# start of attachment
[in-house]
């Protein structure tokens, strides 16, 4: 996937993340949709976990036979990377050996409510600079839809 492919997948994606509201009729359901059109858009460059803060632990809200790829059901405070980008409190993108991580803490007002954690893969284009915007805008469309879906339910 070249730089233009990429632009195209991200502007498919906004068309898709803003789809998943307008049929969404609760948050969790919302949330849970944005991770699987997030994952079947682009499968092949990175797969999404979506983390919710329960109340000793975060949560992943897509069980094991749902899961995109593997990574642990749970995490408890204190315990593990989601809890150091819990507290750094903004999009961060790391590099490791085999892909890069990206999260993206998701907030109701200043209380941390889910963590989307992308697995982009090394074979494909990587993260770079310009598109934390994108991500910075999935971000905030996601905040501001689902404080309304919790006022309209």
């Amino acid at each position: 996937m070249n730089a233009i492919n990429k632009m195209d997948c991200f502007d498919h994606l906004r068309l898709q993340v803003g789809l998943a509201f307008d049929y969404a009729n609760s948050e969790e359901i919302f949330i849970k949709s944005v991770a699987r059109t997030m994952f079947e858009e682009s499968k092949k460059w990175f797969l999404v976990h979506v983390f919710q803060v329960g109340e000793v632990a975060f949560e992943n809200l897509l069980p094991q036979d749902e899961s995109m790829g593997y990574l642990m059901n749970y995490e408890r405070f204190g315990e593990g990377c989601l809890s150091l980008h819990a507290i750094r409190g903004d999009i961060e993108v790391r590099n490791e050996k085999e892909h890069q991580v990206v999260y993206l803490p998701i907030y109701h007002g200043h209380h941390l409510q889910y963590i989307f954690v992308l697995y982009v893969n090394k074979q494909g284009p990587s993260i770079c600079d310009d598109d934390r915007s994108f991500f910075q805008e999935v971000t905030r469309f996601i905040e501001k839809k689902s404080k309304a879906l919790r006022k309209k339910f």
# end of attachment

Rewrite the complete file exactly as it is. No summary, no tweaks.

[in-house]
């Protein structure tokens, strides 16, 4: 996937993340949709976990036979990377050996409510600079839809 492919997948994606509201009729359901059109858009460059803060632990809200790829059901405070980008409190993108991580803490007002954690893969284009915007805008469309879906339910 070249730089233009990429632009195209991200502007498919906004068309898709803003789809998943307008049929969404609760948050969790919302949330849970944005991770699987997030994952079947682009499968092949990175797969999404979506983390919710329960109340000793975060949560992943897509069980094991749902899961995109593997990574642990749970995490408890204190315990593990989601809890150091819990507290750094903004999009961060790391590099490791085999892909890069990206999260993206998701907030109701200043209380941390889910963590989307992308697995982009090394074979494909990587993260770079310009598109934390994108991500910075999935971000905030996601905040501001689902404080309304919790006022309209």
């Amino acid at each position: 996937m070249n730089a233009i492919n990429k632009m195209d997948c991200f502007d498919h994606l906004r068309l898709q993340v803003g789809l998943a509201f307008d049929y969404a009729n609760s948050e969790e359901i919302f949330i849970k949709s944005v991770a699987r059109t997030m994952f079947e858009e682009s499968k092949k460059w990175f797969l999404v976990h979506v983390f919710q803060v329960g109340e000793v632990a975060f949560e992943n809200l897509l069980p094991q036979d749902e899961s995109m790829g593997y990574l642990m059901n749970y995490e408890r405070f204190g315990e593990g990377c989601l809890s150091l980008h819990a507290i750094r409190g903004d999009i961060e993108v790391r590099n490791e050996k085999e892909h890069q991580v990206v999260y993206l803490p998701i907030y109701h007002g200043h209380h941390l409510q889910y963590i989307f954690v992308l697995y982009v893969n090394k074979q494909g284009p990587s993260i770079c600079d310009d598109d934390r915007s994108f991500f910075q805008e999935v971000t905030r469309f996601i905040e501001k839809k689902s404080k309304a879906l919790r006022k309209k339910f």